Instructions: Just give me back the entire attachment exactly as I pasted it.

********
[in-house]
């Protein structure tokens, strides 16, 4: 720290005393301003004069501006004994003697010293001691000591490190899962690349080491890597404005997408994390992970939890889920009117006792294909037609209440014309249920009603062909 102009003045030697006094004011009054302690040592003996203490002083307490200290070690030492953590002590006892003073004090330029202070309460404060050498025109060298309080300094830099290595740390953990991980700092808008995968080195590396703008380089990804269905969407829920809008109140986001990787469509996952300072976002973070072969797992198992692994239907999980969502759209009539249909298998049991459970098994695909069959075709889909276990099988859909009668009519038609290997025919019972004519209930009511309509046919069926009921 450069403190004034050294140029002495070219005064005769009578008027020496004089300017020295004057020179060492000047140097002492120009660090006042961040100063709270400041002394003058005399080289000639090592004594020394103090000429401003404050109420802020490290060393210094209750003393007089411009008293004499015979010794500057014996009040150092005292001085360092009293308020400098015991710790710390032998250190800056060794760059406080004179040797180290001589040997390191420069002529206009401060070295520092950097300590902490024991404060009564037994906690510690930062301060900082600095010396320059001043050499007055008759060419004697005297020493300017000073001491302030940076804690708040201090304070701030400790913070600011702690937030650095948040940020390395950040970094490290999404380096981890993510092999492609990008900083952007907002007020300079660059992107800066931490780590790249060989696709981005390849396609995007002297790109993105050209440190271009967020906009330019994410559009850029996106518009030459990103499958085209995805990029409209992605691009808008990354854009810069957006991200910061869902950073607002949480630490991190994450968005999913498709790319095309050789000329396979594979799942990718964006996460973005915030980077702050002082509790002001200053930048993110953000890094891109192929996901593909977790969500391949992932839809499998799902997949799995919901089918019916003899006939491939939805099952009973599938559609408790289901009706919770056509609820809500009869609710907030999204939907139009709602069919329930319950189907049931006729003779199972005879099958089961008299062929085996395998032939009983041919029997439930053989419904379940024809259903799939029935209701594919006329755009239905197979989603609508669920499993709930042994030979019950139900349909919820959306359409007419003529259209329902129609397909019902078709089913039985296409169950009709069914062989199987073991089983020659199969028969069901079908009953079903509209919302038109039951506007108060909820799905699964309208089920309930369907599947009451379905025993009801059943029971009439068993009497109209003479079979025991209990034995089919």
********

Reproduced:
[in-house]
């Protein structure tokens, strides 16, 4: 720290005393301003004069501006004994003697010293001691000591490190899962690349080491890597404005997408994390992970939890889920009117006792294909037609209440014309249920009603062909 102009003045030697006094004011009054302690040592003996203490002083307490200290070690030492953590002590006892003073004090330029202070309460404060050498025109060298309080300094830099290595740390953990991980700092808008995968080195590396703008380089990804269905969407829920809008109140986001990787469509996952300072976002973070072969797992198992692994239907999980969502759209009539249909298998049991459970098994695909069959075709889909276990099988859909009668009519038609290997025919019972004519209930009511309509046919069926009921 450069403190004034050294140029002495070219005064005769009578008027020496004089300017020295004057020179060492000047140097002492120009660090006042961040100063709270400041002394003058005399080289000639090592004594020394103090000429401003404050109420802020490290060393210094209750003393007089411009008293004499015979010794500057014996009040150092005292001085360092009293308020400098015991710790710390032998250190800056060794760059406080004179040797180290001589040997390191420069002529206009401060070295520092950097300590902490024991404060009564037994906690510690930062301060900082600095010396320059001043050499007055008759060419004697005297020493300017000073001491302030940076804690708040201090304070701030400790913070600011702690937030650095948040940020390395950040970094490290999404380096981890993510092999492609990008900083952007907002007020300079660059992107800066931490780590790249060989696709981005390849396609995007002297790109993105050209440190271009967020906009330019994410559009850029996106518009030459990103499958085209995805990029409209992605691009808008990354854009810069957006991200910061869902950073607002949480630490991190994450968005999913498709790319095309050789000329396979594979799942990718964006996460973005915030980077702050002082509790002001200053930048993110953000890094891109192929996901593909977790969500391949992932839809499998799902997949799995919901089918019916003899006939491939939805099952009973599938559609408790289901009706919770056509609820809500009869609710907030999204939907139009709602069919329930319950189907049931006729003779199972005879099958089961008299062929085996395998032939009983041919029997439930053989419904379940024809259903799939029935209701594919006329755009239905197979989603609508669920499993709930042994030979019950139900349909919820959306359409007419003529259209329902129609397909019902078709089913039985296409169950009709069914062989199987073991089983020659199969028969069901079908009953079903509209919302038109039951506007108060909820799905699964309208089920309930369907599947009451379905025993009801059943029971009439068993009497109209003479079979025991209990034995089919």